Q. What, in your opinion, will continue to drive the growth of speech technologies?
A The whole field of unified communications, which encompasses SIP and VoIP and open standards, these are all things that are driving the use of speech for conversational self service, authentication and even speech-to-speech translation. Speech Integration and the ability to touch customers in multiple ways will help grow Services Oriented Architecture within companies. Using the SOA example, speech services can exist either inside or outside of corporate IT. Hosting of speech self-service will drive growth giving self-service abilities to companies without the up front investments.
Another very practical answer is the success we and our customers are having with the technology. A good example is in the automotive space. Our customers are providing significant differentiation by using our embedded speech in components such as car navigation systems. Our ability to provide services to help our customers integrate speech into their solutions is also key.
Q. What do you think will be the "next big thing" in speech?
A. The next "big thing" in speech will be when speech stops being a "big thing." Just like when cell phones moved from being a novelty to being a commonplace item, speech will become a natural mode of interaction to access services and information. This will be driven by the integration of speech into our systems and solutions as well as the evolution of the user interface to a more natural conversational interface.
We recently released a new version of IBM Embedded ViaVoice which provides something we call "freeform commands." "Freeform commands" enable our customers to provide a much more natural conversational interface which does not require the user to memorize specific predetermined commands. We see the user interface evolving to a full conversational interface over the next several years.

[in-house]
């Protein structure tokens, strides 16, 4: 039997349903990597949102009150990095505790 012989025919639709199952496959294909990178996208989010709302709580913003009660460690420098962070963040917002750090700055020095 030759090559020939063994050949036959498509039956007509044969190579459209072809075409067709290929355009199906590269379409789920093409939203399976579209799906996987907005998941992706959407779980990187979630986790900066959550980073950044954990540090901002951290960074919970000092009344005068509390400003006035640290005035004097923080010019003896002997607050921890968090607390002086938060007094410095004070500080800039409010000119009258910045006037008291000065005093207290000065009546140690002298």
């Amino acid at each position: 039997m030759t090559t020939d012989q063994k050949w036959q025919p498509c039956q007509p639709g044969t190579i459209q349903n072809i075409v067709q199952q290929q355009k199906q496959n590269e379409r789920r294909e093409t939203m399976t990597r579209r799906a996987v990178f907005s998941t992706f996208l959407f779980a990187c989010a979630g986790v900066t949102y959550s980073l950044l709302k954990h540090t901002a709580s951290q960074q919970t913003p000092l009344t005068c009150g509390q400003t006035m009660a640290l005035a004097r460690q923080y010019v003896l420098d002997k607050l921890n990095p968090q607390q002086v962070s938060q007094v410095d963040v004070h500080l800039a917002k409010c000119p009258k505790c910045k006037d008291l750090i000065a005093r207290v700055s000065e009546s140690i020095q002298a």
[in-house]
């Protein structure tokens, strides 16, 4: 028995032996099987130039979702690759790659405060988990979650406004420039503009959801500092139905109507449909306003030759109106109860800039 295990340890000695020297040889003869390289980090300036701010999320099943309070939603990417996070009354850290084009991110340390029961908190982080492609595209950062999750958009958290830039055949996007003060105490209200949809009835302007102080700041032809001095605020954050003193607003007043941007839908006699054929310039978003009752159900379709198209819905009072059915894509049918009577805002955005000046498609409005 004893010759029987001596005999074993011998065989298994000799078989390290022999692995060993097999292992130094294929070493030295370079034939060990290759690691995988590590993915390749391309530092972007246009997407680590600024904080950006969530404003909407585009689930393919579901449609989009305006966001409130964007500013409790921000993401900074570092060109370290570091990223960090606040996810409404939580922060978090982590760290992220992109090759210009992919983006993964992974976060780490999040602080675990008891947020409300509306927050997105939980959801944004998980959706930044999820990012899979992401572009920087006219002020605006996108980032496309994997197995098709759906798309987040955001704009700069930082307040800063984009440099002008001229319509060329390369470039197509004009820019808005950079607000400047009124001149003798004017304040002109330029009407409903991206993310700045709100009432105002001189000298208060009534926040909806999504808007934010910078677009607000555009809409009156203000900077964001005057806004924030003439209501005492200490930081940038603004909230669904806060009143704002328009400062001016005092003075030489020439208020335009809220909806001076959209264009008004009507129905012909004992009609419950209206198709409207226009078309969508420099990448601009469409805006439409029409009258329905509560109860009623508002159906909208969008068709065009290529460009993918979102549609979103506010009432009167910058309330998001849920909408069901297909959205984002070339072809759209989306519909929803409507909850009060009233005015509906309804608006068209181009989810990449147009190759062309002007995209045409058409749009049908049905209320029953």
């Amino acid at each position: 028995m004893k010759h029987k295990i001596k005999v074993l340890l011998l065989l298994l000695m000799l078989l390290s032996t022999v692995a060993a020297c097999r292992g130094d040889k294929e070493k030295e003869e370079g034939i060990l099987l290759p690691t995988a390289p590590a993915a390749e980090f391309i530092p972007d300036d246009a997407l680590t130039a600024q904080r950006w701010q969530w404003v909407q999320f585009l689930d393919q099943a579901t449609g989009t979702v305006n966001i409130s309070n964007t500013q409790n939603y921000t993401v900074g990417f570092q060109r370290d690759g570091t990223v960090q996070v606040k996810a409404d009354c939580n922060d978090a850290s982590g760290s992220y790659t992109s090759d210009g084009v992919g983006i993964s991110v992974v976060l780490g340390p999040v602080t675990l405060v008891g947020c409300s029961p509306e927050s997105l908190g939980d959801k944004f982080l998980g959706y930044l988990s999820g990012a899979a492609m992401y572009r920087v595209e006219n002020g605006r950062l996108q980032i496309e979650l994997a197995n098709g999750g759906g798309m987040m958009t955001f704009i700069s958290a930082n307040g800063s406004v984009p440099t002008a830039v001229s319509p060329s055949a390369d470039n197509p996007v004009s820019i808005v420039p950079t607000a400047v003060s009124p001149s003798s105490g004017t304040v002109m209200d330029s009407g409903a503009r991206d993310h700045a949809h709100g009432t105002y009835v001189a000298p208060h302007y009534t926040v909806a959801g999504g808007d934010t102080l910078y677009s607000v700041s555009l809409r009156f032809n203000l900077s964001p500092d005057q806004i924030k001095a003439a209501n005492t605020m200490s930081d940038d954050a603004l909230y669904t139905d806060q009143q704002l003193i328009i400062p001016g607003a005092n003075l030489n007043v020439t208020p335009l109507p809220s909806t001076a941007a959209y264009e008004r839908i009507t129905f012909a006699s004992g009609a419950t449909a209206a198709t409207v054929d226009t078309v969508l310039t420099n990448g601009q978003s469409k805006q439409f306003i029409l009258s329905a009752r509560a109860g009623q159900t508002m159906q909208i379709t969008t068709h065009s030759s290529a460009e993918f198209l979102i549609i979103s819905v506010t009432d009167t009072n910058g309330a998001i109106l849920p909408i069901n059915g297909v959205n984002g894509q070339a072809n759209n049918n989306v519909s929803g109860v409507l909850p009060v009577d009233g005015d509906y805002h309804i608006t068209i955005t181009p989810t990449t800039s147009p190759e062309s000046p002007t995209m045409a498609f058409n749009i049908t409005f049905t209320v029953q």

Q. Is there anything that you would like to add?
A. In the May/June 2006 issue of your magazine, you published an excellent article by analyst Nancy Jamison on "Innovation," featuring the incredible contributions IBM Research has made to the worldwide speech community over 35 years and its continued investment in the development and progress of future conversational technologies for devices. "IBM is certainly at the forefront of what this column is about - innovation," wrote Jamison. "Whether research results are near term or in development for decades, they innovate in new areas and push the envelope in existing ones. From improving self-service applications in a contact center, adding to the efficacy of machine translation and human communication, to improvements in the core technology, IBM is vastly improving the quality of speech technologies." While IBM's previous breakthroughs in speech recognition are part of our proud legacy, our commitment to furthering speech technology in the future is solid.